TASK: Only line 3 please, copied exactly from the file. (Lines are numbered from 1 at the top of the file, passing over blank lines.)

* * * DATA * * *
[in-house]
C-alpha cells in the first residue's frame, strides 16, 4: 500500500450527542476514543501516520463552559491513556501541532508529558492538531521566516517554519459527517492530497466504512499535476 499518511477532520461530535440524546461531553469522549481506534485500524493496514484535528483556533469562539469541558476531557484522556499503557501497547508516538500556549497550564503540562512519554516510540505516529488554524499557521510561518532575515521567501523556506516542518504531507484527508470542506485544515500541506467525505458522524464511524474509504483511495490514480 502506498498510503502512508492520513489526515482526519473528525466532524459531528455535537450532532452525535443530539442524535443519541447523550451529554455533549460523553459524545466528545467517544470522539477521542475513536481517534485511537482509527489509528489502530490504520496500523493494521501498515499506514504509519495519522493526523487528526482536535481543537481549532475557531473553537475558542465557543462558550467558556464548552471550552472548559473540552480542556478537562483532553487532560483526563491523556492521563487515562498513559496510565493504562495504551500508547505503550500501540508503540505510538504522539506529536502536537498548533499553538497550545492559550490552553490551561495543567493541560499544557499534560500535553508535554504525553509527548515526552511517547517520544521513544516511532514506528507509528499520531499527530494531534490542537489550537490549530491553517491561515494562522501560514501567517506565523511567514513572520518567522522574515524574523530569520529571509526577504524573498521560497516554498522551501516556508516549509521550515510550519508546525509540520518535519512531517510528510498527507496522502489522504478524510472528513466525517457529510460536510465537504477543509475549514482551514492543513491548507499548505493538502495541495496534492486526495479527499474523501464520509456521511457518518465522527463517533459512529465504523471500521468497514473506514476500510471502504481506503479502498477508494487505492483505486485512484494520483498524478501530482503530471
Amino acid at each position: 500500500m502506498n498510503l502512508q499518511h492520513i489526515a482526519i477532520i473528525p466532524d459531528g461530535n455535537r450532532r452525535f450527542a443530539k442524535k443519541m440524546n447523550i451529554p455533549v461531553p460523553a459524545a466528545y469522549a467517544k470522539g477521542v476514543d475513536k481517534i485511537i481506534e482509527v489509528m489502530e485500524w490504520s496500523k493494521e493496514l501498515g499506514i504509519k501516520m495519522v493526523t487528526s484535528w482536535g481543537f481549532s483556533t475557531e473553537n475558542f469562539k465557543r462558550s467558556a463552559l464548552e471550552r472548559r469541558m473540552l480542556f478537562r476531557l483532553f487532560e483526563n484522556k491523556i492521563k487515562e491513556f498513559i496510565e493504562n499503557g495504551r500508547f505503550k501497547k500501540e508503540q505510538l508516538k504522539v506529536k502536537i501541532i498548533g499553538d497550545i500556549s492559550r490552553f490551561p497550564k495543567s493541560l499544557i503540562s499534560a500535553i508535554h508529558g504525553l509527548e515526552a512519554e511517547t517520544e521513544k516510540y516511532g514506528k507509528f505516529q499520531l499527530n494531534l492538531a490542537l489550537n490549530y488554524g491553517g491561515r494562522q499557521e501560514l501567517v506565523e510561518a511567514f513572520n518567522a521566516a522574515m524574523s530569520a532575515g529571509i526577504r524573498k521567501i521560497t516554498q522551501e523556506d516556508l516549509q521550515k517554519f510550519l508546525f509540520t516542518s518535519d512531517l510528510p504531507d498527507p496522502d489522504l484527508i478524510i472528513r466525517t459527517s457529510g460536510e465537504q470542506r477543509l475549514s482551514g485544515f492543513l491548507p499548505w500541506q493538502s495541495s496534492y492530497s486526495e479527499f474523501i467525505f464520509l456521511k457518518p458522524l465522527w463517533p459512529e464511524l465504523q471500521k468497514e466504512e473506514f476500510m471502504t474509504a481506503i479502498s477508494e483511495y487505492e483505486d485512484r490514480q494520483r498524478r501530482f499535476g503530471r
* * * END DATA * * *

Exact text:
Amino acid at each position: 500500500m502506498n498510503l502512508q499518511h492520513i489526515a482526519i477532520i473528525p466532524d459531528g461530535n455535537r450532532r452525535f450527542a443530539k442524535k443519541m440524546n447523550i451529554p455533549v461531553p460523553a459524545a466528545y469522549a467517544k470522539g477521542v476514543d475513536k481517534i485511537i481506534e482509527v489509528m489502530e485500524w490504520s496500523k493494521e493496514l501498515g499506514i504509519k501516520m495519522v493526523t487528526s484535528w482536535g481543537f481549532s483556533t475557531e473553537n475558542f469562539k465557543r462558550s467558556a463552559l464548552e471550552r472548559r469541558m473540552l480542556f478537562r476531557l483532553f487532560e483526563n484522556k491523556i492521563k487515562e491513556f498513559i496510565e493504562n499503557g495504551r500508547f505503550k501497547k500501540e508503540q505510538l508516538k504522539v506529536k502536537i501541532i498548533g499553538d497550545i500556549s492559550r490552553f490551561p497550564k495543567s493541560l499544557i503540562s499534560a500535553i508535554h508529558g504525553l509527548e515526552a512519554e511517547t517520544e521513544k516510540y516511532g514506528k507509528f505516529q499520531l499527530n494531534l492538531a490542537l489550537n490549530y488554524g491553517g491561515r494562522q499557521e501560514l501567517v506565523e510561518a511567514f513572520n518567522a521566516a522574515m524574523s530569520a532575515g529571509i526577504r524573498k521567501i521560497t516554498q522551501e523556506d516556508l516549509q521550515k517554519f510550519l508546525f509540520t516542518s518535519d512531517l510528510p504531507d498527507p496522502d489522504l484527508i478524510i472528513r466525517t459527517s457529510g460536510e465537504q470542506r477543509l475549514s482551514g485544515f492543513l491548507p499548505w500541506q493538502s495541495s496534492y492530497s486526495e479527499f474523501i467525505f464520509l456521511k457518518p458522524l465522527w463517533p459512529e464511524l465504523q471500521k468497514e466504512e473506514f476500510m471502504t474509504a481506503i479502498s477508494e483511495y487505492e483505486d485512484r490514480q494520483r498524478r501530482f499535476g503530471r